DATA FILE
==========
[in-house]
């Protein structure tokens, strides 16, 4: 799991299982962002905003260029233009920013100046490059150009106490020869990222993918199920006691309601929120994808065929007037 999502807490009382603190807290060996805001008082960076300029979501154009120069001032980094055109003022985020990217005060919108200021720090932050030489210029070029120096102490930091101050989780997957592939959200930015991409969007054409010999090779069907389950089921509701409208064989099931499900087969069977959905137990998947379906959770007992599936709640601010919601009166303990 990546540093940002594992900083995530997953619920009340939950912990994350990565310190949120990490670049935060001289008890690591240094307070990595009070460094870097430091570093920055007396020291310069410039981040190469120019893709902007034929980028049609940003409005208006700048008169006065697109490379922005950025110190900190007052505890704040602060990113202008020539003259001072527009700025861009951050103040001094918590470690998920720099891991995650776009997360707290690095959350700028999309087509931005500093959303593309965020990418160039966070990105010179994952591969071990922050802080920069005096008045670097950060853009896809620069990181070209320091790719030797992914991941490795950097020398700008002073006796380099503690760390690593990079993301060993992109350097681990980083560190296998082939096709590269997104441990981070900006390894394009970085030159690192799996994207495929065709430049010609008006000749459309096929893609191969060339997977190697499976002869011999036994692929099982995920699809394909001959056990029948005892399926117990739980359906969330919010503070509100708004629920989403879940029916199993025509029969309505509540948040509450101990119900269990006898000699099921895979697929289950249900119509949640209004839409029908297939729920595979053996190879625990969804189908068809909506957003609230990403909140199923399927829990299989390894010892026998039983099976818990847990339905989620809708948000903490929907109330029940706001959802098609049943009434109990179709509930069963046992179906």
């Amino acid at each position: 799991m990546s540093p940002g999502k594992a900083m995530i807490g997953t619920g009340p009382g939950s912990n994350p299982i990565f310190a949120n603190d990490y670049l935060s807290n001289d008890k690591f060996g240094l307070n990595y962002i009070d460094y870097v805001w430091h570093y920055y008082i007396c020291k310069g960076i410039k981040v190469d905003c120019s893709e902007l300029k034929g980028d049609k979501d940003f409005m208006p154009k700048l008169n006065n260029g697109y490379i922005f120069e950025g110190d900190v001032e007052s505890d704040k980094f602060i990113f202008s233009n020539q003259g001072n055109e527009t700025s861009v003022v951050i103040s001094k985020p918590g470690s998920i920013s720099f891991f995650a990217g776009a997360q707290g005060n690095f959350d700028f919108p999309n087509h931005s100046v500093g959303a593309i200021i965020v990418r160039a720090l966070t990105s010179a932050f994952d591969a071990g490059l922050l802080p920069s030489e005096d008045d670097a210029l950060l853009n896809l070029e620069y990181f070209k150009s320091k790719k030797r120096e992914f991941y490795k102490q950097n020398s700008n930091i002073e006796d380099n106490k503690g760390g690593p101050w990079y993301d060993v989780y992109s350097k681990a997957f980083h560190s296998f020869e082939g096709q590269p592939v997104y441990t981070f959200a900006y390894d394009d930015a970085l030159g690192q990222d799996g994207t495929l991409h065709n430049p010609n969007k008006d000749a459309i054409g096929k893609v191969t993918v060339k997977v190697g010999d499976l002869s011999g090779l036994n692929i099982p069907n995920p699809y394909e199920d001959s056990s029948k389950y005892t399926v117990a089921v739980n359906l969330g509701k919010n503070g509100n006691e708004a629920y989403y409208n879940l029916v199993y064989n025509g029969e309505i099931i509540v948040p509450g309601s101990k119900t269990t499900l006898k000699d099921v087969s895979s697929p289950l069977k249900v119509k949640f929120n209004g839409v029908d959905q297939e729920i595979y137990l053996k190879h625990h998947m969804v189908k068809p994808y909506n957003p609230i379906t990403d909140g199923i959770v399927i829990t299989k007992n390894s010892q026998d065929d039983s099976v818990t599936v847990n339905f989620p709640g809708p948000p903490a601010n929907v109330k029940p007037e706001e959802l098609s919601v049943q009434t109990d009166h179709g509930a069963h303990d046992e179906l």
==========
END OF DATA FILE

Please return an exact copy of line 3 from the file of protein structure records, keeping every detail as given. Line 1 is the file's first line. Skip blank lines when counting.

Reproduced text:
């Amino acid at each position: 799991m990546s540093p940002g999502k594992a900083m995530i807490g997953t619920g009340p009382g939950s912990n994350p299982i990565f310190a949120n603190d990490y670049l935060s807290n001289d008890k690591f060996g240094l307070n990595y962002i009070d460094y870097v805001w430091h570093y920055y008082i007396c020291k310069g960076i410039k981040v190469d905003c120019s893709e902007l300029k034929g980028d049609k979501d940003f409005m208006p154009k700048l008169n006065n260029g697109y490379i922005f120069e950025g110190d900190v001032e007052s505890d704040k980094f602060i990113f202008s233009n020539q003259g001072n055109e527009t700025s861009v003022v951050i103040s001094k985020p918590g470690s998920i920013s720099f891991f995650a990217g776009a997360q707290g005060n690095f959350d700028f919108p999309n087509h931005s100046v500093g959303a593309i200021i965020v990418r160039a720090l966070t990105s010179a932050f994952d591969a071990g490059l922050l802080p920069s030489e005096d008045d670097a210029l950060l853009n896809l070029e620069y990181f070209k150009s320091k790719k030797r120096e992914f991941y490795k102490q950097n020398s700008n930091i002073e006796d380099n106490k503690g760390g690593p101050w990079y993301d060993v989780y992109s350097k681990a997957f980083h560190s296998f020869e082939g096709q590269p592939v997104y441990t981070f959200a900006y390894d394009d930015a970085l030159g690192q990222d799996g994207t495929l991409h065709n430049p010609n969007k008006d000749a459309i054409g096929k893609v191969t993918v060339k997977v190697g010999d499976l002869s011999g090779l036994n692929i099982p069907n995920p699809y394909e199920d001959s056990s029948k389950y005892t399926v117990a089921v739980n359906l969330g509701k919010n503070g509100n006691e708004a629920y989403y409208n879940l029916v199993y064989n025509g029969e309505i099931i509540v948040p509450g309601s101990k119900t269990t499900l006898k000699d099921v087969s895979s697929p289950l069977k249900v119509k949640f929120n209004g839409v029908d959905q297939e729920i595979y137990l053996k190879h625990h998947m969804v189908k068809p994808y909506n957003p609230i379906t990403d909140g199923i959770v399927i829990t299989k007992n390894s010892q026998d065929d039983s099976v818990t599936v847990n339905f989620p709640g809708p948000p903490a601010n929907v109330k029940p007037e706001e959802l098609s919601v049943q009434t109990d009166h179709g509930a069963h303990d046992e179906l």